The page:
Yet again Simon is the only one who perceives this. We can gather this from the fact that Simon confronted the Lord of the Flies. Simon sees the evil and he also discovers that the beastie is the dead airman. He has to pay the price of his life in trying to communicate his discovery to his friends. Simons death once again authenticates the truth evil has now been properly confirmed on the island, the airman is no longer necessary and his body vanishes, carried out to sea.
Simons death marked the beginning of total anarchy on the island. Even Ralph and Piggy have contributed to Simons demise. They have all been stained. Ralph as well has begun to forget the importance of rescue. He starts to forget the fire and experiences blank gaps in his memory. Ralph and Piggy decide to take a stand and try to convince some of the boys to return to the good side. However, the boys refuse; preferring their newfound freedom and civilisation or any makeshift semblance of it is finally crushed and snuffed out with Piggy and the conch.
By now all the boys with the exception of Ralph are in the grip of the beastie. They proceed to hunt Ralph down. Roger even sharpened a stick at both ends, intending to spike Ralphs head on it as Jack had done with the sow. All look hopeless but at the very end of the novel, we see order restored to the island once more in the form of the navy officer. Civilisation has once again been imposed and the savage game is stopped at once.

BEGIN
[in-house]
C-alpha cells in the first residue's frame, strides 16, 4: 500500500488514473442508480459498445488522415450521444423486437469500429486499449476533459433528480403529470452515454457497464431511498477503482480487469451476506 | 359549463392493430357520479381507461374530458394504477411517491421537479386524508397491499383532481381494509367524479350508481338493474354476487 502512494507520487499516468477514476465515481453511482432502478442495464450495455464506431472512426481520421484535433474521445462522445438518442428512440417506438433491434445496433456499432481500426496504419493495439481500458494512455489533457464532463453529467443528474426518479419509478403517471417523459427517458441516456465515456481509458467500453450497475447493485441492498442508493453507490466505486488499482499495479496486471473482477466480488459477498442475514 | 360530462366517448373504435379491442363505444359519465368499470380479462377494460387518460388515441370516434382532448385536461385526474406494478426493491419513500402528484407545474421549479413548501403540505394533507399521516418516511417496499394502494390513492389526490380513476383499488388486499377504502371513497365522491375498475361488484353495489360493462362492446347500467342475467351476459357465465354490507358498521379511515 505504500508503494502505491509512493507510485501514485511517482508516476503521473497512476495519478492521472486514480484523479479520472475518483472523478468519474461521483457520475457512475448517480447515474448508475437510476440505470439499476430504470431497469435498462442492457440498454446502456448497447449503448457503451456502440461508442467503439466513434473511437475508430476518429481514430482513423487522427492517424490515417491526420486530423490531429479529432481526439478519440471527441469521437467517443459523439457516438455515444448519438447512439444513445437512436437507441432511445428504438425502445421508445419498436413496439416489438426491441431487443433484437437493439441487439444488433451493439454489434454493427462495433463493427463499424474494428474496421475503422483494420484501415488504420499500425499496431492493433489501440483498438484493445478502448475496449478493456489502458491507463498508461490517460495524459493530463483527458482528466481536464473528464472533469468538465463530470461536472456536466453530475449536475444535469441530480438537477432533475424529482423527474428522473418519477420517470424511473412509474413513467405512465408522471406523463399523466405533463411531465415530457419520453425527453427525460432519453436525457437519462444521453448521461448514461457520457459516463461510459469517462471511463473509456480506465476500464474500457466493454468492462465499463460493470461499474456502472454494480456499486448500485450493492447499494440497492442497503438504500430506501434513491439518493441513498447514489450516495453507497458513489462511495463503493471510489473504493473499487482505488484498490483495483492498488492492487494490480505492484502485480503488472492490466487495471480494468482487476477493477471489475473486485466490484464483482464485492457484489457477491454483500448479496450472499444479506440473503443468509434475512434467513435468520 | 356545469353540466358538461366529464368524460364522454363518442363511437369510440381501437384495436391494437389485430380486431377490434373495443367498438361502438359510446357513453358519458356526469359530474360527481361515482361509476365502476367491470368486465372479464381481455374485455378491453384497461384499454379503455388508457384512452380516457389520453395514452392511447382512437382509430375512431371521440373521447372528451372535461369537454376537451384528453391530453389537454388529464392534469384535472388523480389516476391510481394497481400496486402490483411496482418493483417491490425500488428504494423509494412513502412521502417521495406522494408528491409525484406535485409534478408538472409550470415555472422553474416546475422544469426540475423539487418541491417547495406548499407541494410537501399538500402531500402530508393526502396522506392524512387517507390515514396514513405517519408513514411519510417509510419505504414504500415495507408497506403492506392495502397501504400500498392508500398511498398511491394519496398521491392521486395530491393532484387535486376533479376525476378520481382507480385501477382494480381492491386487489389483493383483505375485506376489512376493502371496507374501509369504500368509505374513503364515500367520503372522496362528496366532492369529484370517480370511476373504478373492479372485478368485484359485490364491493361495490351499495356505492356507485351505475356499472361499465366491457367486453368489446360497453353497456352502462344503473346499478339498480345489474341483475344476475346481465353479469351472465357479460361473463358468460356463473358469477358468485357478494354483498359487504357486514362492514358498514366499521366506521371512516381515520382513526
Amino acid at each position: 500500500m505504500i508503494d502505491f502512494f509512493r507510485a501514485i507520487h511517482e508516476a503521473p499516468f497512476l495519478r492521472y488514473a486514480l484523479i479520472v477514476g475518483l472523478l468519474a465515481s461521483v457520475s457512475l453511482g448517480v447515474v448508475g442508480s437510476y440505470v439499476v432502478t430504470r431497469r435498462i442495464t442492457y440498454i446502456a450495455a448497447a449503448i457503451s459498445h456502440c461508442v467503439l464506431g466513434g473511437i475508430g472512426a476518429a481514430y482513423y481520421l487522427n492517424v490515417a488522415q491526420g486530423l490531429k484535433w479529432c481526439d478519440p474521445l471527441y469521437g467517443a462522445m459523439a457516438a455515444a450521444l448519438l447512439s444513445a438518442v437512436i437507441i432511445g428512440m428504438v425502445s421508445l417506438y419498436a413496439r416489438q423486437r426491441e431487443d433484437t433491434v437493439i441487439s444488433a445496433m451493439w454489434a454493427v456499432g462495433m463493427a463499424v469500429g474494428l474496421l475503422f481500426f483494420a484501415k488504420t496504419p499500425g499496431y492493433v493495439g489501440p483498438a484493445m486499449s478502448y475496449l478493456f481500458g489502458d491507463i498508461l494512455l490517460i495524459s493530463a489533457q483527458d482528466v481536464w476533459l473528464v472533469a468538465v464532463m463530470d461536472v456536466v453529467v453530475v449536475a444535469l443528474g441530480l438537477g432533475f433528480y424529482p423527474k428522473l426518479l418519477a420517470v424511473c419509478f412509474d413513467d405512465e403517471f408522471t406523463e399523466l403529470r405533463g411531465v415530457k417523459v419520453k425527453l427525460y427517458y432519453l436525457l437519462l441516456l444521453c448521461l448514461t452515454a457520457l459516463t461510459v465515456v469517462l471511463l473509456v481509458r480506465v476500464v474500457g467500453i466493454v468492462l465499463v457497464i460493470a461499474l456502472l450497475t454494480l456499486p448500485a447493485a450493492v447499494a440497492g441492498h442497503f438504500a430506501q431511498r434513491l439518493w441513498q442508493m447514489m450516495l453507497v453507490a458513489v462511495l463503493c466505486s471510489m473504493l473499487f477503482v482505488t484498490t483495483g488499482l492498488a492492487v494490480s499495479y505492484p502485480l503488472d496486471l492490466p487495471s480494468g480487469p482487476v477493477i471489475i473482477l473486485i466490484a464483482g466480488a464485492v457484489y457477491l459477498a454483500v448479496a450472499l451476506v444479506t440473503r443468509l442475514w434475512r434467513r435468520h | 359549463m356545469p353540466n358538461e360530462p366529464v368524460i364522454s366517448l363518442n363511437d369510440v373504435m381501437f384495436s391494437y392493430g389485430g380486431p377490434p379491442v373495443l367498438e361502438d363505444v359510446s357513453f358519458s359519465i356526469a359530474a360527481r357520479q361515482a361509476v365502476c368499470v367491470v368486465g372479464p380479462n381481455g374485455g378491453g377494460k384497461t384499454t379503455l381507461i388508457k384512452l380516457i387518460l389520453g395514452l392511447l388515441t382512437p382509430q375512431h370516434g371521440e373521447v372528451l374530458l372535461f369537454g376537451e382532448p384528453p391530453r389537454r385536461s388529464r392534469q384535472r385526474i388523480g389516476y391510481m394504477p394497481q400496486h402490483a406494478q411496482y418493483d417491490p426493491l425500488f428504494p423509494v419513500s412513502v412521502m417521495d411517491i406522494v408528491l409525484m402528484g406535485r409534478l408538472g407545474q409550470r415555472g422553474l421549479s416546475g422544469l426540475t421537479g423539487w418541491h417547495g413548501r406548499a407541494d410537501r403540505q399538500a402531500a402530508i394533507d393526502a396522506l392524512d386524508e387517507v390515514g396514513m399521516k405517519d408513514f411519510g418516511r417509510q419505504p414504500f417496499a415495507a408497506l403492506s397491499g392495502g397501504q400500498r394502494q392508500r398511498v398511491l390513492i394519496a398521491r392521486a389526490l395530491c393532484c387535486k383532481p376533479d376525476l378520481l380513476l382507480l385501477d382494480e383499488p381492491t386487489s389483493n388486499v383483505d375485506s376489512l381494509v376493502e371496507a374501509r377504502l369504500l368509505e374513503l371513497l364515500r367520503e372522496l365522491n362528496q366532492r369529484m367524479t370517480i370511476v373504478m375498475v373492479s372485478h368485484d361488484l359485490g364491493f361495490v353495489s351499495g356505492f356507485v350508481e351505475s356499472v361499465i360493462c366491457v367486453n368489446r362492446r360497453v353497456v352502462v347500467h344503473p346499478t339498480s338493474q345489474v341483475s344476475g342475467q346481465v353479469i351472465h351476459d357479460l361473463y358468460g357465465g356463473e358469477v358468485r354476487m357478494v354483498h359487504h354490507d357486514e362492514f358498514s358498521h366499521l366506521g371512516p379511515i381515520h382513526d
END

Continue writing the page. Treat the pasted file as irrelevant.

Once the destruction is complete, Mr. Golding returns our world to us, we realise with horror our words the kid needed a bath, a hair-cut, a nose wipe and a good deal of ointment. Our everyday sight had been returned to us but because of our experience of reading the book we now re-interpret the things we see and say with Macbeth Mine eyes are made the fools o the other senses. Through a sequence of carefully plotted events, Mr. Golding forces us recognize the truth, that there is a monster lurking beneath the calm exterior of mundane, ordinary humans. The evil that will break loose with the absence of the chains of moral society.